Similarly, Handschy v. Handschy, 32 Cal.App.2d 504 [ 90 P.2d 123], and Barns v. Barns, 9 Cal.App.2d 427 [ 50 P.2d 463], are disapproved insofar as they are inconsistent with this opinion on the question of the litigability of the issue of modification.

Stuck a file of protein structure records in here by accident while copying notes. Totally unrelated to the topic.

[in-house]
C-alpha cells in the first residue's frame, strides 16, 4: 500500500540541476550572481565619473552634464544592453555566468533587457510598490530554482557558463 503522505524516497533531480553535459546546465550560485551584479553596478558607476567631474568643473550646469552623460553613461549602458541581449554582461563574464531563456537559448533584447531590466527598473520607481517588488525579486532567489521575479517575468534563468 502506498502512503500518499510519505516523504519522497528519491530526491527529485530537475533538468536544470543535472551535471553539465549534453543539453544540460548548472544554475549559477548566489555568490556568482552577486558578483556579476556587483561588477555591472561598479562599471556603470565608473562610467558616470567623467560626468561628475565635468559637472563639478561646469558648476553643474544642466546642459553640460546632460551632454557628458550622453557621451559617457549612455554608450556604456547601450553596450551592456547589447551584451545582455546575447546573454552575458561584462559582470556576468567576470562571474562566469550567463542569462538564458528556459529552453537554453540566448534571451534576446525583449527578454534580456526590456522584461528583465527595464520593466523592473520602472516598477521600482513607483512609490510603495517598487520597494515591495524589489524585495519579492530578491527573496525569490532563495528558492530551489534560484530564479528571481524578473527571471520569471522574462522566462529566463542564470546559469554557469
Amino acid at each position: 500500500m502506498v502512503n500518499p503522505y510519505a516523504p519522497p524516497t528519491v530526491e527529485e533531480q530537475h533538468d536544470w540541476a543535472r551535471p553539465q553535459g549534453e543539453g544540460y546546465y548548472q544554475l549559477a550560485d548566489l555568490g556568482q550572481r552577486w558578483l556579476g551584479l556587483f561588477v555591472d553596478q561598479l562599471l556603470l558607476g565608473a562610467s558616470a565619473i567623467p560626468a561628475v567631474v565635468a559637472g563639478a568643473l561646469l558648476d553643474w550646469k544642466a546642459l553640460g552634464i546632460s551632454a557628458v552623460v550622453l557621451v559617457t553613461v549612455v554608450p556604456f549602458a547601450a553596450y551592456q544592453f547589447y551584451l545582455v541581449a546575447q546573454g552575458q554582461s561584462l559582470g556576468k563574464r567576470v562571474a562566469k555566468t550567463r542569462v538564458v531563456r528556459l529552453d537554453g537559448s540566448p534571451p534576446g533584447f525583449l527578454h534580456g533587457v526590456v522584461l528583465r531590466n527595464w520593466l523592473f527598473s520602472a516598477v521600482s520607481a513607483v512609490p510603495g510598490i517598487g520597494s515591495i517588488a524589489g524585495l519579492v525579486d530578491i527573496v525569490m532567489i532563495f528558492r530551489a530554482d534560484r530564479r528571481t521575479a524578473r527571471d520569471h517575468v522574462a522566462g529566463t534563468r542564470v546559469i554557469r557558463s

The District Court of Appeal for the Third Appellate District in a recent case has prospectively modified a support obligation created in a Nevada decree. ( Starr v. Starr, supra, 121 Cal.App.2d 633. ) In that case the plaintiff-wife obtained a divorce in Nevada in 1949, at which time she was awarded custody of her minor child and the defendant-husband was ordered to contribute $25 per month toward the support of the child. Subsequently the wife and child became residents of California, and in 1951 she brought an action asking that the husband's support payments be increased to $75 per month. In affirming the trial court's order increasing the husband's obligation to $75 per month, the District Court of Appeal drew an analogy to Sampsell v. Superior Court, 32 Cal.2d 763 [ 197 P.2d 739], in which it was held that custody rights established in one state were modifiable in any other state that had jurisdiction over the subject matter. The court concluded that if the California courts could modify the custody rights created in the Nevada decree, there was no reason why the support obligation created in the same decree could not also be modified. Similarly, the courts of a number of other states have affirmed their willingness to undertake prospective modification of alimony and support obligations created in sister-state decrees. (See Blauvelt v. Blauvelt, 199 Ark. 710 [ 136 S.W.2d 201, 204]; Sackler v. Sackler, (Fla.), supra, 47 So.2d 292, 294-295 [18 A.L.R.2d 856]; Lopez v. Avery (Fla.), 66 So.2d 689, 693; Durfee v. Durfee, 293 Mass. 472, 477-479 [ 200 N.E. 395]; Turnage v. Tyler, 183 Miss. 318 [ 184 So. 52]; Robison v. Robison, 9 N.J. 288 [ 88 A.2d 202, 204], cert. den. 344 U.S. 829 [73 S.Ct. 33, 97 L.Ed. 645]; Johnson v. Johnson, 196 S.C. 474 [ 13 S.E.2d 593, 595-596, 134 A.L.R. 318]; Setzer v. Setzer, 251 Wis. 234, 236-237 [ 29 N.W.2d 62], citing Halvey v. Halvey, supra, 330 U.S. 610, 615; see also Barclay v. Marston, 123 N YS.2d 196, aff'd. without opinion, 127 N.Y.S.2d 842.)